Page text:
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Train Ticket Problems – Listening Lesson (A2)

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by Oli Redman on September 23, 2014 , No comments

If you travel to an English-speaking country, you might want to travel by train. Learn how to ask about train times and different types of ticket in this free English listening lesson from Oxford Online English. This is a lesson for pre-intermediate learners.

Listen to the dialogue at normal speed here:

or listen to a slower version here:

Woman: I’d like a ticket to London, please.
Man: Are you coming back today?
Woman: Why do you need to know?
Man: Well, if you’re coming back today, you can buy a day return ticket, which is cheaper. Otherwise, you need a period return1.
Woman: Okay, a day return please.
Man: And what time are you coming back?
Woman: Why are you asking me all these questions? I just want my ticket.
Man: I’m sorry, madam, but if you want to come back at peak time2, you’ll need a more expensive ticket.
Woman: I want to come back around 5.30.
Man: Well, that’s peak time I’m afraid. You’ll either need to buy a peak-time ticket, or you’ll only be able to take slow trains.
Woman: This is ridiculous3. It’s so complicated! I just want a ticket… So how much is a peak ticket.
Man: £60. Off-peak tickets are £22.
Woman: That’s crazy!
Man: I’m sorry, madam, I understand it’s annoying4, but I don’t make the rules.
Woman: So if I take an off-peak ticket, how do I know what trains I can take?
Man: Here’s a list. You have to change either at Didcot or at Reading.
Woman: These take twice as long5. Aren’t there any direct6 trains?
Man: Yes, I know. If you wait until 6.00, you can…
Woman: Just give me the ticket, please.

The notes in this section contain many of the answers for exercise 3. You may wish to try the exercises first and return to this section if you need to.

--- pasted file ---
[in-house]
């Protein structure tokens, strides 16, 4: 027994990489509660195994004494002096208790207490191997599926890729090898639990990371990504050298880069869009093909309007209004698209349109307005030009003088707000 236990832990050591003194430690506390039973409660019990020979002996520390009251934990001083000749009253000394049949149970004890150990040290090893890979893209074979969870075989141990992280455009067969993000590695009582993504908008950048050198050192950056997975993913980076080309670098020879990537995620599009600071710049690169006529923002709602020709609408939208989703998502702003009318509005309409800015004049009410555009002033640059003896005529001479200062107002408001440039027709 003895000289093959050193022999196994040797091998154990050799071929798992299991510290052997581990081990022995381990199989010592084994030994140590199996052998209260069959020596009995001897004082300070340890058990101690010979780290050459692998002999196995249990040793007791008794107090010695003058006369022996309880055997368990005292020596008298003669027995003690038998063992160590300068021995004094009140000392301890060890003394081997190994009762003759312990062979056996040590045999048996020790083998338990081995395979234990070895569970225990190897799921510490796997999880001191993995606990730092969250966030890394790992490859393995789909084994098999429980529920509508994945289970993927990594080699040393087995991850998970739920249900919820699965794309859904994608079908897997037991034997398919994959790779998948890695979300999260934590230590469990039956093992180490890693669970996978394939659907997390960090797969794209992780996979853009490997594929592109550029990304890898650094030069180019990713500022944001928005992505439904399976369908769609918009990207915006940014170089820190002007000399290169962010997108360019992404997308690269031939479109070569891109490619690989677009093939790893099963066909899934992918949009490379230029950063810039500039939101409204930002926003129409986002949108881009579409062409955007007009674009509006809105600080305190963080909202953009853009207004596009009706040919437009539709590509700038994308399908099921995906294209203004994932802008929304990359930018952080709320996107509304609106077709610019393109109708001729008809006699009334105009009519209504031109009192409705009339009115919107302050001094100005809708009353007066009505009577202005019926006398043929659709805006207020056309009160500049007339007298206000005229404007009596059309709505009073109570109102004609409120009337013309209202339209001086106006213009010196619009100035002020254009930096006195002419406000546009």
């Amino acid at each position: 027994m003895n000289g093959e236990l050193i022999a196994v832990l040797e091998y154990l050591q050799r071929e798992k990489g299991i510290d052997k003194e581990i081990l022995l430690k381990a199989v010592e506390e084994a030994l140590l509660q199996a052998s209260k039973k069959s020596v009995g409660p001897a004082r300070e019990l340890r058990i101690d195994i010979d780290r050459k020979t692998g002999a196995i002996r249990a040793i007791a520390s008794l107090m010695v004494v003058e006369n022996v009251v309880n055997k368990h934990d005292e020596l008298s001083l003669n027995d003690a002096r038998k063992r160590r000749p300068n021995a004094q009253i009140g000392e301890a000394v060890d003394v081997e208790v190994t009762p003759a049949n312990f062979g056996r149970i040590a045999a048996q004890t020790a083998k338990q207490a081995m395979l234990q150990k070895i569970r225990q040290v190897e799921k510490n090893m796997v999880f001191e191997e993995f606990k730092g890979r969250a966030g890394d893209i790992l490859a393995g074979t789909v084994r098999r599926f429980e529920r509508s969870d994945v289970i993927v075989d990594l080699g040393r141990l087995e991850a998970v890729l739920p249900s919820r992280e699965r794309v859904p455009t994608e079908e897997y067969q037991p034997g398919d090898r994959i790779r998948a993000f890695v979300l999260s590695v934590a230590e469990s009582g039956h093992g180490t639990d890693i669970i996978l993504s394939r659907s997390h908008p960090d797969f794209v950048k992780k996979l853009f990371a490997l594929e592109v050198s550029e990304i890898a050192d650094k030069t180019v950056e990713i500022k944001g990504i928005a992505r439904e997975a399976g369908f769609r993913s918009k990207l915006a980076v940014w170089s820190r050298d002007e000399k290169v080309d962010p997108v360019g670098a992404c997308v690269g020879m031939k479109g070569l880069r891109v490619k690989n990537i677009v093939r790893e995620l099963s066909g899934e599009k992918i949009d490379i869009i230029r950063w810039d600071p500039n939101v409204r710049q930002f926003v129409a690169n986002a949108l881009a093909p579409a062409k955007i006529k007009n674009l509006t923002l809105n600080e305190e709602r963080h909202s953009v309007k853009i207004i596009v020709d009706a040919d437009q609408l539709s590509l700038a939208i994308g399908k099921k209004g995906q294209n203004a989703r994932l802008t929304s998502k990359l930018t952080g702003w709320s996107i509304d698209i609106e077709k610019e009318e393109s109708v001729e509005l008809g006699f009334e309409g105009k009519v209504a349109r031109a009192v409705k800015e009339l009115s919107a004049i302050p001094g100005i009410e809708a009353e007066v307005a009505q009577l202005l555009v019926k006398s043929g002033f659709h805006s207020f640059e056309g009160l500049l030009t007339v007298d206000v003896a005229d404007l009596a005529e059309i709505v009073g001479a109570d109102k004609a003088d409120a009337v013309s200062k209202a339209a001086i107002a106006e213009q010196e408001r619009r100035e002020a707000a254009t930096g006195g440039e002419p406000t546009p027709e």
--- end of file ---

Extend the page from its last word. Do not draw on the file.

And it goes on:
1. A day return is a ticket to go and come back on the same day. A period return is a ticket to come back on another day. Period returns are usually more expensive.
2. Peak time is similar to rush hour. It means the time of day when people are going to work or coming home. In the UK, tickets to London at peak time are very expensive.
3. Ridiculous = stupid. Ridiculous is quite a strong adjective.
4. Annoying = something which makes you a little bit angry. You can also say irritating, which has the same meaning.
5. If journey A takes one hour, and journey B takes two hours, then journey B takes twice as long.
6. A direct train (or plane, or whatever) means you don’t have to change trains.

Train Ticket Problems – exercise 1
Listening skill: using a transcript

It’s a good idea to listen without a transcript then repeat while reading the words, to fill in any parts that you did not understand the first time. You should also use transcripts even when you do understand everything! Focus on the pronunciation of the words to raise your awareness of what word combinations sound like.

Before you focus on the meaning of language in the dialogue, listen to five excerpts and read the sentences as you listen. Each time, identify the word that is in the transcript but not the recording.

Train Ticket Problems – exercise 2
Grammar and pronunciation: the verb to be

To be is the most common verb in English. For such a common verb, there should be no difficulty understanding it – but there’s a problem: because it’s so common, speakers say it very fast and sometimes it’s hard to hear. In fact, it can totally disappear and you have to use grammar to know that it’s in the sentence!

Look at five full forms of the verb to be. Some are ‘hidden’ in contractions in the dialogue or pronounced very quickly.

Train Ticket Problems – exercise 3
Vocabulary: tickets and train travel

Let’s check some of the words from the dialogue that refer to trains and tickets.

Listen to the full dialogue and put the words in the order you hear them.

Train Ticket Problems – exercise 4
Comprehension: identifying details

In exercises 1 and 2, you studied the sound of the language in the dialogue. In exercise 3, you checked the meaning of key vocabulary.

Now listen to the full dialogue again and answer the multiple-choice questions about the details.

Oli RedmanTrain Ticket Problems – Listening Lesson (A2)

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